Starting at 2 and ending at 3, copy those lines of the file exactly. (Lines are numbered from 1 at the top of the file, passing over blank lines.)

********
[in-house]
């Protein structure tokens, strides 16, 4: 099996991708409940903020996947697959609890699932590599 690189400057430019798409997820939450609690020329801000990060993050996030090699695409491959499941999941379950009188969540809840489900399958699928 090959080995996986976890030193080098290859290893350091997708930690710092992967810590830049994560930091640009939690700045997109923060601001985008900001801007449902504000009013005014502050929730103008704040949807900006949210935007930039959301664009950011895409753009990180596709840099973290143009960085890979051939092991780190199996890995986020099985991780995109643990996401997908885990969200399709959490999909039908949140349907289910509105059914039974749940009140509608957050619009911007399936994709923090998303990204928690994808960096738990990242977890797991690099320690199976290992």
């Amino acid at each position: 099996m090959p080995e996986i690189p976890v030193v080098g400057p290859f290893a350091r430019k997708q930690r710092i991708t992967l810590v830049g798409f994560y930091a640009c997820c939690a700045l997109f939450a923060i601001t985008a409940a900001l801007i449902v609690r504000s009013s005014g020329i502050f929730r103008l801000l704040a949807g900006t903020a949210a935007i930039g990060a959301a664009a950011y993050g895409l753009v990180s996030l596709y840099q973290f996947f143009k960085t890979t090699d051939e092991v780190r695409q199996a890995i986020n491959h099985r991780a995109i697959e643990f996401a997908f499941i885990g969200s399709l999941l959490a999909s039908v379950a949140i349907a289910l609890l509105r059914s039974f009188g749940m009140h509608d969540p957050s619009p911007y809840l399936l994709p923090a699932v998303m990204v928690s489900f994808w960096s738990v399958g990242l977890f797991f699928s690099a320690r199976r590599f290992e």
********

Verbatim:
């Protein structure tokens, strides 16, 4: 099996991708409940903020996947697959609890699932590599 690189400057430019798409997820939450609690020329801000990060993050996030090699695409491959499941999941379950009188969540809840489900399958699928 090959080995996986976890030193080098290859290893350091997708930690710092992967810590830049994560930091640009939690700045997109923060601001985008900001801007449902504000009013005014502050929730103008704040949807900006949210935007930039959301664009950011895409753009990180596709840099973290143009960085890979051939092991780190199996890995986020099985991780995109643990996401997908885990969200399709959490999909039908949140349907289910509105059914039974749940009140509608957050619009911007399936994709923090998303990204928690994808960096738990990242977890797991690099320690199976290992």
């Amino acid at each position: 099996m090959p080995e996986i690189p976890v030193v080098g400057p290859f290893a350091r430019k997708q930690r710092i991708t992967l810590v830049g798409f994560y930091a640009c997820c939690a700045l997109f939450a923060i601001t985008a409940a900001l801007i449902v609690r504000s009013s005014g020329i502050f929730r103008l801000l704040a949807g900006t903020a949210a935007i930039g990060a959301a664009a950011y993050g895409l753009v990180s996030l596709y840099q973290f996947f143009k960085t890979t090699d051939e092991v780190r695409q199996a890995i986020n491959h099985r991780a995109i697959e643990f996401a997908f499941i885990g969200s399709l999941l959490a999909s039908v379950a949140i349907a289910l609890l509105r059914s039974f009188g749940m009140h509608d969540p957050s619009p911007y809840l399936l994709p923090a699932v998303m990204v928690s489900f994808w960096s738990v399958g990242l977890f797991f699928s690099a320690r199976r590599f290992e």